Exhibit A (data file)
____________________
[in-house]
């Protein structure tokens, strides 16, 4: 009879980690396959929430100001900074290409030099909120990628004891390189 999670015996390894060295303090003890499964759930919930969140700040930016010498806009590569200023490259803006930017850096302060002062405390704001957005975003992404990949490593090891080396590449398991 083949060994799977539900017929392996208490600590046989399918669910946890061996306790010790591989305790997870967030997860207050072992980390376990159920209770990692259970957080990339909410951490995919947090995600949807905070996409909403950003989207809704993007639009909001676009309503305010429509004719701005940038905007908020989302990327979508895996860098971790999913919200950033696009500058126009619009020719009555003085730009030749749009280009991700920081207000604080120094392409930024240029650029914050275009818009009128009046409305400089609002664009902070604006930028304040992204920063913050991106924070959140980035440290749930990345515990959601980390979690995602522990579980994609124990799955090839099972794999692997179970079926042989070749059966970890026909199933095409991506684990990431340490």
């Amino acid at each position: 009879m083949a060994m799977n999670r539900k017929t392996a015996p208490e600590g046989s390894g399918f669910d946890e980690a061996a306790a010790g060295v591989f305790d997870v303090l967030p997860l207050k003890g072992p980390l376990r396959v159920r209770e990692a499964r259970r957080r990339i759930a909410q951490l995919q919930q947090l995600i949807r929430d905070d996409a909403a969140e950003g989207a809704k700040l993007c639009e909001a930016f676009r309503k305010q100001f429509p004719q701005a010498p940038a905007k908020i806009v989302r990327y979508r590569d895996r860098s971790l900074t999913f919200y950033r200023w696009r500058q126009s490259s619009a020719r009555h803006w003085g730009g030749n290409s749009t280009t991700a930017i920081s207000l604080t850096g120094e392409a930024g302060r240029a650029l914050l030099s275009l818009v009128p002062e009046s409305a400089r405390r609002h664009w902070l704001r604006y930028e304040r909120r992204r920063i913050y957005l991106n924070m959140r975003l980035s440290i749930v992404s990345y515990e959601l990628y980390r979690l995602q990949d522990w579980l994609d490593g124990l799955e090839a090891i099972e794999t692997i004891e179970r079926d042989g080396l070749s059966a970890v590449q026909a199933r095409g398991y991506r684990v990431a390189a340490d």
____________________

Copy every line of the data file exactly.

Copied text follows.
[in-house]
């Protein structure tokens, strides 16, 4: 009879980690396959929430100001900074290409030099909120990628004891390189 999670015996390894060295303090003890499964759930919930969140700040930016010498806009590569200023490259803006930017850096302060002062405390704001957005975003992404990949490593090891080396590449398991 083949060994799977539900017929392996208490600590046989399918669910946890061996306790010790591989305790997870967030997860207050072992980390376990159920209770990692259970957080990339909410951490995919947090995600949807905070996409909403950003989207809704993007639009909001676009309503305010429509004719701005940038905007908020989302990327979508895996860098971790999913919200950033696009500058126009619009020719009555003085730009030749749009280009991700920081207000604080120094392409930024240029650029914050275009818009009128009046409305400089609002664009902070604006930028304040992204920063913050991106924070959140980035440290749930990345515990959601980390979690995602522990579980994609124990799955090839099972794999692997179970079926042989070749059966970890026909199933095409991506684990990431340490």
């Amino acid at each position: 009879m083949a060994m799977n999670r539900k017929t392996a015996p208490e600590g046989s390894g399918f669910d946890e980690a061996a306790a010790g060295v591989f305790d997870v303090l967030p997860l207050k003890g072992p980390l376990r396959v159920r209770e990692a499964r259970r957080r990339i759930a909410q951490l995919q919930q947090l995600i949807r929430d905070d996409a909403a969140e950003g989207a809704k700040l993007c639009e909001a930016f676009r309503k305010q100001f429509p004719q701005a010498p940038a905007k908020i806009v989302r990327y979508r590569d895996r860098s971790l900074t999913f919200y950033r200023w696009r500058q126009s490259s619009a020719r009555h803006w003085g730009g030749n290409s749009t280009t991700a930017i920081s207000l604080t850096g120094e392409a930024g302060r240029a650029l914050l030099s275009l818009v009128p002062e009046s409305a400089r405390r609002h664009w902070l704001r604006y930028e304040r909120r992204r920063i913050y957005l991106n924070m959140r975003l980035s440290i749930v992404s990345y515990e959601l990628y980390r979690l995602q990949d522990w579980l994609d490593g124990l799955e090839a090891i099972e794999t692997i004891e179970r079926d042989g080396l070749s059966a970890v590449q026909a199933r095409g398991y991506r684990v990431a390189a340490d």